Biohazard lab makes a communicator Jean-Luc Picard might recognize

Originally published by Txchnologist.

It’s hard to imagine an environment where instant and clear communication is more critical than in biodefense labs dealing with the most lethal pathogens on Earth. And yet, these facilities, which are few in number and rich in potential nightmares, often require researchers to tap on each other’s shoulders and shout in order to be heard.

It is so difficult for scientists to talk to one another because they work in heavy, cumbersome, noisy suits designed to protect them. Air pumped into these suits hisses at up to 85 decibels, nearly the same noise level produced by a passenger train approaching a station. Also, wireless telecommunication signals don’t move easily through facilities used for handling the worst infectious diseases because they have thick concrete walls, steel doors and special plumbing and ventilation designed to stop absolutely anything from entering or escaping.

Workers in the most highly secure of these labs are reduced to using pen and paper, whiteboards, special computer keyboards with one-inch keys to accommodate double-gloved fingers, walkie-talkies and phones held against the outside of their suits.

John McCall/NEIDL
Wearing a biohazard suits isolates you from people as well as microbes.

“Wearing the suit, behind the 14-inch concrete walls and 8-inch steel doors, I was really struck by how I could feel cut off and in my own world,” says John McCall, director of information technology and telecommunications for Boston University’s new National Emerging Infectious Diseases Laboratories (NEIDL). The facility has not yet begun operating as opponents challenge it in court.

Scientists at NEIDL will work on a wide array of microbes, from those that pose less of a threat to public health to those that cause the world’s scariest infectious diseases. As a result, the lab is designated a biosafety level 4 (BSL4) facility, the highest bio-containment level. People here might handle deadly hemorrhagic fevers like Ebola and Marburg viruses as well as ancient reapers like smallpox.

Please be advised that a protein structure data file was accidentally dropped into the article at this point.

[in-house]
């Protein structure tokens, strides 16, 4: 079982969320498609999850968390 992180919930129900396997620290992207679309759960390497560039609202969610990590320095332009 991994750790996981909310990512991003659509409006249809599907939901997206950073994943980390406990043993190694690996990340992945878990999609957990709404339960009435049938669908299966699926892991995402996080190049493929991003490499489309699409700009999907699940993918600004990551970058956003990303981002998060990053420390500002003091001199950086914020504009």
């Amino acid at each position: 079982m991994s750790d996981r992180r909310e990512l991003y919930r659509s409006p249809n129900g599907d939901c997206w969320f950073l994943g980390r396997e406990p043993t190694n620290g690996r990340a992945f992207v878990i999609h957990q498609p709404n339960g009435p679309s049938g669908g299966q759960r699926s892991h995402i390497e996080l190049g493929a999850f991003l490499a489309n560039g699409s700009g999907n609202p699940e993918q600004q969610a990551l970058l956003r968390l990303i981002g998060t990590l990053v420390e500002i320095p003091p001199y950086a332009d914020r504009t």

Biosafety level 3 is scary, too, covering the virus that causes severe acute respiratory syndrome and other potentially epidemic-triggering biological agents. BSL1 and BSL2 facilities store the merely dangerous—E. coli, Chlamydia, and the like.

Can you hear me now?

McCall volunteered for training in the same protocols used by disease-lab scientists to see how technology could help them do their jobs. It has given him insights that have resulted in an innovative, inexpensive communication system for these researchers.

John McCall/NEIDL
NEIDL’s communicator badge connects disease lab researchers to each other and the outside world through taps and voice commands.

His goal is to put researchers one tap away from anyone in the world they need to talk to. As a result, he has built a system that resembles the communicator badges that the crew of the Starship Enterprise tap to talk on Star Trek: The Next Generation. The system McCall has built out of off-the-shelf hardware and software involves:

  • Wireless access points
  • Voice over Internet Protocol telecommunications through Boston University’s wireless infrastructure